Author: N. Wayne Tripp


Lynchburg during the Civil War

Lynchburg, Virginia, is located just east of the Blue Ridge Mountains on the banks of the James River, where its founder, John Lynch, established a ferry service in 1757. On the eve of the American Civil War (1861–1865), Lynchburg was Virginia’s sixth-largest city and a major transportation center, with access to the James River and Kanawha Canal, as well as the Virginia and Tennessee, the South Side, and the Orange and Alexandria railroads. In addition, the city was a major manufacturer of plug tobacco and, by the 1850s, the second-wealthiest city per capita in the United States. During the war, Lynchburg women established the Ladies’ Relief Hospital, and the Confederate military made the city a major hub of supplies and transport, which Union troops attempted to disrupt at the Battle of Lynchburg in June 1864. After the fall of Richmond in April 1865, the state government relocated to Lynchburg briefly, only to return after Robert E. Lee’s surrender a few miles to the east at Appomattox.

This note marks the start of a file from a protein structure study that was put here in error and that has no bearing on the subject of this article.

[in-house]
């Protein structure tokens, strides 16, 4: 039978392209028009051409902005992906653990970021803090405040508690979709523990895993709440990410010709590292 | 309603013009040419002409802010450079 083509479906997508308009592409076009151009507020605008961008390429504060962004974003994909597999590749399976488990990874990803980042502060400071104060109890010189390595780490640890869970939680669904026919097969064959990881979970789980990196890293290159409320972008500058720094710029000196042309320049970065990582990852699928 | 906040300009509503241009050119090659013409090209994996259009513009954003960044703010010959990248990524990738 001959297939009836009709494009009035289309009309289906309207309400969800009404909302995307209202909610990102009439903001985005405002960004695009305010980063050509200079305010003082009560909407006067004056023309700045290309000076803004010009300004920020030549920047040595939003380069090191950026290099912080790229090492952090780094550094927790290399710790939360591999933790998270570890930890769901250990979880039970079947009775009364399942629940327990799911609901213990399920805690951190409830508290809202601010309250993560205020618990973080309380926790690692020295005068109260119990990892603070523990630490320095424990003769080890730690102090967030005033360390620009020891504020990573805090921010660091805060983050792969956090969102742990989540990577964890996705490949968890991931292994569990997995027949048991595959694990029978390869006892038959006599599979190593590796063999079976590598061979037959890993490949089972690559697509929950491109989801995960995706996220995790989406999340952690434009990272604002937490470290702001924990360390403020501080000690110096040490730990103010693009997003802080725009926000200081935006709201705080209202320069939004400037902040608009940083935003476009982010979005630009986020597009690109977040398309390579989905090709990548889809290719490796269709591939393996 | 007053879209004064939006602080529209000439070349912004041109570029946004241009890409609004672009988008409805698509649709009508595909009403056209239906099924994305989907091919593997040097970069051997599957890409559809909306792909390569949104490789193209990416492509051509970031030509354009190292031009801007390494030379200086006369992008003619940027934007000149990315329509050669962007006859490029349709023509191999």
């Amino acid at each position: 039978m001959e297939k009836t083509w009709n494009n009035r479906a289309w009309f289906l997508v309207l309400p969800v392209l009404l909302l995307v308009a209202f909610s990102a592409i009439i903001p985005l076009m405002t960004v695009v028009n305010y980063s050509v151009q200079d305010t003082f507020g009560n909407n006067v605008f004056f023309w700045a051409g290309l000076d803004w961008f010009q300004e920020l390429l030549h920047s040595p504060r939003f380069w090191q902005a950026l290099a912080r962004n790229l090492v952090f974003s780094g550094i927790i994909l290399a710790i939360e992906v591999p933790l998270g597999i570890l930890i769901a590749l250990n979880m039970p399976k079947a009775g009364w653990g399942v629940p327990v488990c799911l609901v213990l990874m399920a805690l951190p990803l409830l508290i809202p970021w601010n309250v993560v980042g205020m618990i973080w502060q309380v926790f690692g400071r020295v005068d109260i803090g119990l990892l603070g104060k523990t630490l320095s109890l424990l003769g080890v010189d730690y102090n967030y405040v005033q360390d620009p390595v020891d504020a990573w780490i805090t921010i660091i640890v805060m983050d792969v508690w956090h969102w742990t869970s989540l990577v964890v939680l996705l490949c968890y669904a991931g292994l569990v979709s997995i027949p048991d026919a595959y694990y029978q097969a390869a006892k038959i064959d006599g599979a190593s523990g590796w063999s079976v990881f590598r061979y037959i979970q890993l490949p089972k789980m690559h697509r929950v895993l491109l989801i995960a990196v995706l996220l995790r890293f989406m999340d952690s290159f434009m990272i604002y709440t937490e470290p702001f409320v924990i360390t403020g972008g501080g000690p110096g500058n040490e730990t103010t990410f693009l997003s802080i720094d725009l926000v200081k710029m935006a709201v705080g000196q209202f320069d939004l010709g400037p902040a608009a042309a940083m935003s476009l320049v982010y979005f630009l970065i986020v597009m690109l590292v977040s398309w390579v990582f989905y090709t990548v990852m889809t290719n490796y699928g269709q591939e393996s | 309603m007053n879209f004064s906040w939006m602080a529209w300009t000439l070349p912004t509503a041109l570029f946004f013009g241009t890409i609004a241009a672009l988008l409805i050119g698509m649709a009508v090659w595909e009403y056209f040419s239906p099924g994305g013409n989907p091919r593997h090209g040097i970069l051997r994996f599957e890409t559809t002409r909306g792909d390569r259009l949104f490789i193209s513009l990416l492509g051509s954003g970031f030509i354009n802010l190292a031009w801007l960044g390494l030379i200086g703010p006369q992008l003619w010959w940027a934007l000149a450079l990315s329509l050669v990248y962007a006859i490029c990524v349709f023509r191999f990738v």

Percy C. Corbin (1888–1952)

Percy C. Corbin was a civil rights activist. A lawsuit he filed on behalf of his son, Corbin et al. v. County School Board of Pulaski County, Virginia, et al. (1950), led to one of only six successful lawsuits supported by the National Association for the Advancement of Colored People (NAACP) in its legal campaign to equalize school facilities before Brown v. Board of Education (1954). A Texas native and physician, Corbin established his practice in the town of Pulaski, where he helped combat an influenza outbreak in 1918 and attracted both black and white clients. Corbin fought to equalize school facilities and was active in the local black community. He died in 1952.